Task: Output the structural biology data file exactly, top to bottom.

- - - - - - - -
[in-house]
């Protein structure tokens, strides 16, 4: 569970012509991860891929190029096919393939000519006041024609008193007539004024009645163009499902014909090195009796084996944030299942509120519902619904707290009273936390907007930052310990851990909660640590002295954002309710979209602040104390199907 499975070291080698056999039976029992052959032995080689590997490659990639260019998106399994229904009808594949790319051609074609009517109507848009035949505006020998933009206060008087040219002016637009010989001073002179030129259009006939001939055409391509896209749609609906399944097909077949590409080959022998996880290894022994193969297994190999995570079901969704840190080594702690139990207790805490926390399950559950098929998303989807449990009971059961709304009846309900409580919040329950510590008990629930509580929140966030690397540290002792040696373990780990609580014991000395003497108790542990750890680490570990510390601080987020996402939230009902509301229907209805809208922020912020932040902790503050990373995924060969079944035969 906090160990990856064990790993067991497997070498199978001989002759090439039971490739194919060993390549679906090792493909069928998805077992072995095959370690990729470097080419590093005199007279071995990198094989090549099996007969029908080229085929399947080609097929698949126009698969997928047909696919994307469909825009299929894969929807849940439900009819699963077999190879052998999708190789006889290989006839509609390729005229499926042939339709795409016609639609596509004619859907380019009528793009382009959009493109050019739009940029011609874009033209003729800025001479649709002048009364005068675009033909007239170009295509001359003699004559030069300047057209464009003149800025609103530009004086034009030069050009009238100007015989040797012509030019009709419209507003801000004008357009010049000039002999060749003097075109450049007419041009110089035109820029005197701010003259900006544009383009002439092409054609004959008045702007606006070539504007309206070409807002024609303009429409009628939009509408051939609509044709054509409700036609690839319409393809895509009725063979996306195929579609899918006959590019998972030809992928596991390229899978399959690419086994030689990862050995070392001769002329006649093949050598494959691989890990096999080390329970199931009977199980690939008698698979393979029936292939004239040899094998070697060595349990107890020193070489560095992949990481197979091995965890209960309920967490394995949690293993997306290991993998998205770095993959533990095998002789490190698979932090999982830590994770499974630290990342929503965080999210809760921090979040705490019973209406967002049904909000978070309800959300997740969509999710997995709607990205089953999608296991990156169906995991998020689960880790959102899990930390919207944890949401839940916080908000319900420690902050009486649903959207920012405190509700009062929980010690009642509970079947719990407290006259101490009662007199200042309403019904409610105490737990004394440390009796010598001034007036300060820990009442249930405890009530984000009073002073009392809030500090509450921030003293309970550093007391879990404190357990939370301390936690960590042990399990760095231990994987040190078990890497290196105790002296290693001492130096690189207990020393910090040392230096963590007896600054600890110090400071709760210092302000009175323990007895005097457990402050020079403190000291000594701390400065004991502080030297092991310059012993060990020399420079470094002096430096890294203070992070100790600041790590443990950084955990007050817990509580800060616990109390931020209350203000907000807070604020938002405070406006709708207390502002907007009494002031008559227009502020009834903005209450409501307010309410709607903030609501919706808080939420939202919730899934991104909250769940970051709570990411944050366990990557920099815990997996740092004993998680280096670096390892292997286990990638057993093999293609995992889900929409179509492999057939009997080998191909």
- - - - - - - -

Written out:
[in-house]
């Protein structure tokens, strides 16, 4: 569970012509991860891929190029096919393939000519006041024609008193007539004024009645163009499902014909090195009796084996944030299942509120519902619904707290009273936390907007930052310990851990909660640590002295954002309710979209602040104390199907 499975070291080698056999039976029992052959032995080689590997490659990639260019998106399994229904009808594949790319051609074609009517109507848009035949505006020998933009206060008087040219002016637009010989001073002179030129259009006939001939055409391509896209749609609906399944097909077949590409080959022998996880290894022994193969297994190999995570079901969704840190080594702690139990207790805490926390399950559950098929998303989807449990009971059961709304009846309900409580919040329950510590008990629930509580929140966030690397540290002792040696373990780990609580014991000395003497108790542990750890680490570990510390601080987020996402939230009902509301229907209805809208922020912020932040902790503050990373995924060969079944035969 906090160990990856064990790993067991497997070498199978001989002759090439039971490739194919060993390549679906090792493909069928998805077992072995095959370690990729470097080419590093005199007279071995990198094989090549099996007969029908080229085929399947080609097929698949126009698969997928047909696919994307469909825009299929894969929807849940439900009819699963077999190879052998999708190789006889290989006839509609390729005229499926042939339709795409016609639609596509004619859907380019009528793009382009959009493109050019739009940029011609874009033209003729800025001479649709002048009364005068675009033909007239170009295509001359003699004559030069300047057209464009003149800025609103530009004086034009030069050009009238100007015989040797012509030019009709419209507003801000004008357009010049000039002999060749003097075109450049007419041009110089035109820029005197701010003259900006544009383009002439092409054609004959008045702007606006070539504007309206070409807002024609303009429409009628939009509408051939609509044709054509409700036609690839319409393809895509009725063979996306195929579609899918006959590019998972030809992928596991390229899978399959690419086994030689990862050995070392001769002329006649093949050598494959691989890990096999080390329970199931009977199980690939008698698979393979029936292939004239040899094998070697060595349990107890020193070489560095992949990481197979091995965890209960309920967490394995949690293993997306290991993998998205770095993959533990095998002789490190698979932090999982830590994770499974630290990342929503965080999210809760921090979040705490019973209406967002049904909000978070309800959300997740969509999710997995709607990205089953999608296991990156169906995991998020689960880790959102899990930390919207944890949401839940916080908000319900420690902050009486649903959207920012405190509700009062929980010690009642509970079947719990407290006259101490009662007199200042309403019904409610105490737990004394440390009796010598001034007036300060820990009442249930405890009530984000009073002073009392809030500090509450921030003293309970550093007391879990404190357990939370301390936690960590042990399990760095231990994987040190078990890497290196105790002296290693001492130096690189207990020393910090040392230096963590007896600054600890110090400071709760210092302000009175323990007895005097457990402050020079403190000291000594701390400065004991502080030297092991310059012993060990020399420079470094002096430096890294203070992070100790600041790590443990950084955990007050817990509580800060616990109390931020209350203000907000807070604020938002405070406006709708207390502002907007009494002031008559227009502020009834903005209450409501307010309410709607903030609501919706808080939420939202919730899934991104909250769940970051709570990411944050366990990557920099815990997996740092004993998680280096670096390892292997286990990638057993093999293609995992889900929409179509492999057939009997080998191909």